You begin by choosing a tier (such as dynasty teams, wild card, etc.) then team within that tier. Once you choose a team, a slick hype reel breaks down the key players and highlights of your franchise. You play key moments and innings from select games spanning March to October similar to Road to the Show, but you’re typically not relegated to controlling just one player, although you could be for a particular moment.

Capitalize on key moments to positively influence your team’s momentum throughout the season.

You must capitalize on these moments to earn momentum, which influence your team’s performance during simulated innings and games. You’ll want to keep your momentum high so that even when you’re not playing, your team is still performing well on your behalf. Hopefully the overall team effort is enough to propel you to the postseason.

Making its debut is a new Trade Management hub that allows you to influence the types of trade offers you’ll receive. There’s also a much wider variety of unique game situations for your team to overcome than last year. The mode is loads of fun and fast becoming my go-to for a quick game of ball.

Rounding Out The Bases

As always, MLB The Show features several mini-game modes that round out the game. Although no new modes have been introduced this year, you can still expect to find staples such as Home Run Derby®, Postseason™, and Retro Mode. Each of these are pretty self-explanatory even if you are a newcomer to the franchise.

Challenge of the Week and Moments (which has been moved to Mini Modes in MLB The Show 20) are also back in all their glory. Sadly, they are near carbon-copies of last year’s outing without any perceivable changes, but maybe that’s because both are so much fun, they don’t need any. If it’s not broken, don’t fix it, right?

The aim of the Moments mode is to achieve a specific set of criteria in a unique game scenario. This could be pitching a no hitter including one strike-out over the course of an inning, or cranking a grand-slam in a two-out, bases loaded situation. It’s similar to Road to the Show mode in that you play as one specific player, but the player is a real-life player in specific real-world situation. Successfully achieving the goal(s) of a moment, unlock various rewards.

Challenge of the Week mode on the other hand, is like a modified Home Run Derby with online leaderboards and real-life rewards. You have three outs to hit as many balls as possible in an effort to rack up the highest score. You are awarded points with every hit and ball which also raises your momentum (points) multiplier. Basically, as long as you don’t strike out (but fouls still count as strikes,) you keep batting until you do. In the meantime, you’re racking up as many points as humanly possible. It’s super addicting, and the lure of real-world prizes give extra incentive to “try just one more time.”

Building up that multiplier is super addictive.

In short, everything is largely unchanged from last year with the exception of new moments to be played in Moments mode. But, in all fairness, nothing here really needs changing. That said, all modes do benefit from the new animations and game engine, so there’s that, which is better than nothing.

It’s All In The Details

There are lots of minor improvements to this game too. For starters, folks at San Diego Studio somehow managed to add 1300 new animations. It’s instantly noticeable. Especially in the crowd where it seemed there were maybe 6-8 animations the entire crowd shared. Now, it appears to be closer to 20-30. Some fans eat hot dogs, some look behind them, others drink beers as they cross their legs. In sum, the crowd looks and sounds (more on this soon) much more life-like.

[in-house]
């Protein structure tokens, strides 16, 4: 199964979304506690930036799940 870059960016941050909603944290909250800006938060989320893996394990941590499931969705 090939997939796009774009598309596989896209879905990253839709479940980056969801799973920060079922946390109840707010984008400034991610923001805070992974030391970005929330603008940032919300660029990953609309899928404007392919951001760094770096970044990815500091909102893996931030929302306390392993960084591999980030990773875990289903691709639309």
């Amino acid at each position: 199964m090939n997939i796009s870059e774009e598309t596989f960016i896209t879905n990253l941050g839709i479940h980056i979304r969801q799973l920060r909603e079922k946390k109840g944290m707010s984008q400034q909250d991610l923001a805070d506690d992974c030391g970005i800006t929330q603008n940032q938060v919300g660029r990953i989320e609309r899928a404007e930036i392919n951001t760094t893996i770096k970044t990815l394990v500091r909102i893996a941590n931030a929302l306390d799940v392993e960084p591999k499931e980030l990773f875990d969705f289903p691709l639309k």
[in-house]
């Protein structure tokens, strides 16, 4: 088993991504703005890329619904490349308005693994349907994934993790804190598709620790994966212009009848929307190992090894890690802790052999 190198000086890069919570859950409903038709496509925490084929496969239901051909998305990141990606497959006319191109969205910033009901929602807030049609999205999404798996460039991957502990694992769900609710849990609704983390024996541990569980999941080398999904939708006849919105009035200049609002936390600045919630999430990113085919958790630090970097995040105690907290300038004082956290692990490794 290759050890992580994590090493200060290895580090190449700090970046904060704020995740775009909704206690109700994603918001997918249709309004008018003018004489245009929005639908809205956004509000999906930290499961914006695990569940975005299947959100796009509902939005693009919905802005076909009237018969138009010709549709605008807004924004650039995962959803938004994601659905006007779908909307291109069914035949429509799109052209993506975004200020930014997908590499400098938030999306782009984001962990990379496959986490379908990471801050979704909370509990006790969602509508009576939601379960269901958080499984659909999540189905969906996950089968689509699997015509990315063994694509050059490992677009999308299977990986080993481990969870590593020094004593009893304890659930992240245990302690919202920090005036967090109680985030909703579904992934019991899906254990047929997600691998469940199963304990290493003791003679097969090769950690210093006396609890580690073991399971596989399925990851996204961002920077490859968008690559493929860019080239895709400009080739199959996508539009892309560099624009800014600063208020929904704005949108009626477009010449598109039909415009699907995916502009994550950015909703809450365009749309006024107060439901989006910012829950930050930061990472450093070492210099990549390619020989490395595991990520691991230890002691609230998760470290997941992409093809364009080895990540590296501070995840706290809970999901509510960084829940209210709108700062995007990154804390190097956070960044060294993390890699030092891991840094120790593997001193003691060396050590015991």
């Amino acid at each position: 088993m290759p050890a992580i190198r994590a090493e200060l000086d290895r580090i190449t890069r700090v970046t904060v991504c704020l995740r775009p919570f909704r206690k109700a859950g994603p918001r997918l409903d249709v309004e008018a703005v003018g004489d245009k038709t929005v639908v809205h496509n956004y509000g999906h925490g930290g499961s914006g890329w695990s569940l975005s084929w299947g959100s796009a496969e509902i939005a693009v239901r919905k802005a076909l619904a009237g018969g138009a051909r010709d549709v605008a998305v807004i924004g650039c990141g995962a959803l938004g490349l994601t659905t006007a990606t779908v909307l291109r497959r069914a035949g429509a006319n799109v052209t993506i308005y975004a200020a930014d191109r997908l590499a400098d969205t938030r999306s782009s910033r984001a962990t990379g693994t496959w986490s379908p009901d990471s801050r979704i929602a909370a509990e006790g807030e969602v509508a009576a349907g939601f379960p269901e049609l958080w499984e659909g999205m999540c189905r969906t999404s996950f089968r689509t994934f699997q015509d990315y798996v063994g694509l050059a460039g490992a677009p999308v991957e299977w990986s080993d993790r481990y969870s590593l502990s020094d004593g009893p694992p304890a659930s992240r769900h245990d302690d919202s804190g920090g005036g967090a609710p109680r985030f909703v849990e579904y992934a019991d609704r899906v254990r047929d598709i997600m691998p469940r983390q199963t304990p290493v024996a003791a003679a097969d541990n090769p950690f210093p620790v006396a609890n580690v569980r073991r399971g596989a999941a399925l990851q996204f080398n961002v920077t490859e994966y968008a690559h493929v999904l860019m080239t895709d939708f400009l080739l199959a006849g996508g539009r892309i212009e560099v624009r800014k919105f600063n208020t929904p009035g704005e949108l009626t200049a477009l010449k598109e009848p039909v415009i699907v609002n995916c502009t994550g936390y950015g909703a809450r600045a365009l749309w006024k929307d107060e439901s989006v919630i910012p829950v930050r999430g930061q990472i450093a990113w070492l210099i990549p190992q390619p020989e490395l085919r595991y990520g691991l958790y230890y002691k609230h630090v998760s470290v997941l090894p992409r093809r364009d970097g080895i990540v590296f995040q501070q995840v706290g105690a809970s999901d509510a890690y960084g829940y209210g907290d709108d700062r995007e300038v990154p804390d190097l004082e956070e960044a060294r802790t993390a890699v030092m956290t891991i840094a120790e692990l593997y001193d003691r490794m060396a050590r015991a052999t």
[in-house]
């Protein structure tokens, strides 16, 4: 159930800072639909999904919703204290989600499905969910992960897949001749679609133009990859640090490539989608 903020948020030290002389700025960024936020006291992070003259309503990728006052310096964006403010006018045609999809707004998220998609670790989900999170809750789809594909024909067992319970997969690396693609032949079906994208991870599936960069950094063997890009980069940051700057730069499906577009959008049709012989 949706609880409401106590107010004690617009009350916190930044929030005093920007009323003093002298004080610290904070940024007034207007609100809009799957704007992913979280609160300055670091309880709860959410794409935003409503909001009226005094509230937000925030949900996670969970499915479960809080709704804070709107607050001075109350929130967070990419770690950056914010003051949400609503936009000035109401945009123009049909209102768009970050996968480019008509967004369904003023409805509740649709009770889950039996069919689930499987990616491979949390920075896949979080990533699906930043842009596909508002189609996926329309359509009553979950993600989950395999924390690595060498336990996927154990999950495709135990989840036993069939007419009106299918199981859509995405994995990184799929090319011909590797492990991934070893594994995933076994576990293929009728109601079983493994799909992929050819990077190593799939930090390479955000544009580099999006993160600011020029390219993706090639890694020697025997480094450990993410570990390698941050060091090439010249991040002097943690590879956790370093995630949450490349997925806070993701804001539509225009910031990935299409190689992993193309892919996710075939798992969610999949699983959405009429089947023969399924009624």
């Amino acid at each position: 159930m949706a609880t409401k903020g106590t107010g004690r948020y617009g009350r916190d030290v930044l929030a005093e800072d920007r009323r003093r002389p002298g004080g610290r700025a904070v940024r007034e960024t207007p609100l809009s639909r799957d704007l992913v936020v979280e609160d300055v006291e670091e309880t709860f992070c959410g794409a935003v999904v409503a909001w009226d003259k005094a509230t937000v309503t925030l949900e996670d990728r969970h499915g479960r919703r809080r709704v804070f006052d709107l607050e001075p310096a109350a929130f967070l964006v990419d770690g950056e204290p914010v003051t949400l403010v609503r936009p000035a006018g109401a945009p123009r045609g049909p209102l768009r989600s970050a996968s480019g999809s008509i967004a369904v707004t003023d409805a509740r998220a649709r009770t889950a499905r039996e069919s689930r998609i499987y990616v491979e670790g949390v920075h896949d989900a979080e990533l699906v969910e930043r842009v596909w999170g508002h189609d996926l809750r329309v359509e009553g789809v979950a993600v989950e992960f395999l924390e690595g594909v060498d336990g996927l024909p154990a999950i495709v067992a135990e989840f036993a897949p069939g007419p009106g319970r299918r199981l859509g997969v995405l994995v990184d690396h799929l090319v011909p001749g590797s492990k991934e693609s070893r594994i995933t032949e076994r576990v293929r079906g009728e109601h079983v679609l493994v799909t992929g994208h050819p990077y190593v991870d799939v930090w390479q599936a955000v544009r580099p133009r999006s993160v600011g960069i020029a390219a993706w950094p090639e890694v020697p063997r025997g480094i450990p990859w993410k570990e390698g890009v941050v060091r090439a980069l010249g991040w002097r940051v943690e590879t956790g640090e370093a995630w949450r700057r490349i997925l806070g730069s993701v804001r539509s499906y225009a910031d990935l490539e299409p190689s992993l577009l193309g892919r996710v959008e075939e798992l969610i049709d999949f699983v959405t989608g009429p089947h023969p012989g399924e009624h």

It’s a subtle change that doesn’t directly affect gameplay, yet makes gameplay more immersive. And that’s not even mentioning the new animations afforded to those on the field. Player movements also feel much more natural and fluid this time around. There are subtleties to movements and mannerisms that make everything feel more organic.

Take a look at the crowd behind Guerrero Jr. You wont find too many repeating animations or character models.

UI is a lot cleaner, easier to optically separate from the extremely detailed playing field. Could be due to this year’s flatter design language, which eschews many of the gradient’s found in last year’s outing.

Cameras throughout the game have been noticeably improved. For example, the camera will now pan and zoom along the baseline keeping the action in close view as you attempt to leg it out in a tight race to first base. Several new individual and team celebrations have also been added to give provide more flair and authenticity to the game’s already fantastic presentation.

The Ballpark Never Sounded So Good

Audiophiles will happy to hear that the ballpark in MLB The Show 20 sounds better than ever. You’ll be draped in ambient music echoing throughout the field, chants from a section of the crowd over by third base, normal omni-directional indistinct chatter.

You will even hear random cheering and booing ebbing, flowing and moving throughout the crowd like a sentient life form of its own, not to mention some indistinguishable announcements just out of earshot by the concessions. All of these sounds are constantly overlapping to great effect.

In short, the sound design in MLB The Show 20 is incredible and a noticeable improvement over the previous installments. Quite possibly the best I’ve ever heard in a sports game. It is enveloping, impactful and completely immersive. It truly sounds and feels like you’re at a crowded, lively ballpark on a Saturday afternoon instead of at home alone on your couch on a Tuesday night.

MLB The Show 20 hit the field March 17, 2020 exclusively on PlayStation 4.

Review code kindly provided by Sony Interactive Entertainment.



The Final Word

One of PlayStation's finest franchises continues to age like a fine wine improving incrementally with each passing year. San Diego Studios manages to improve an already stellar game with enough tweaks and improvements to keep the franchise from stagnating, but players of last year's outing may still have a difficult time justifying purchasing MLB The Show 20.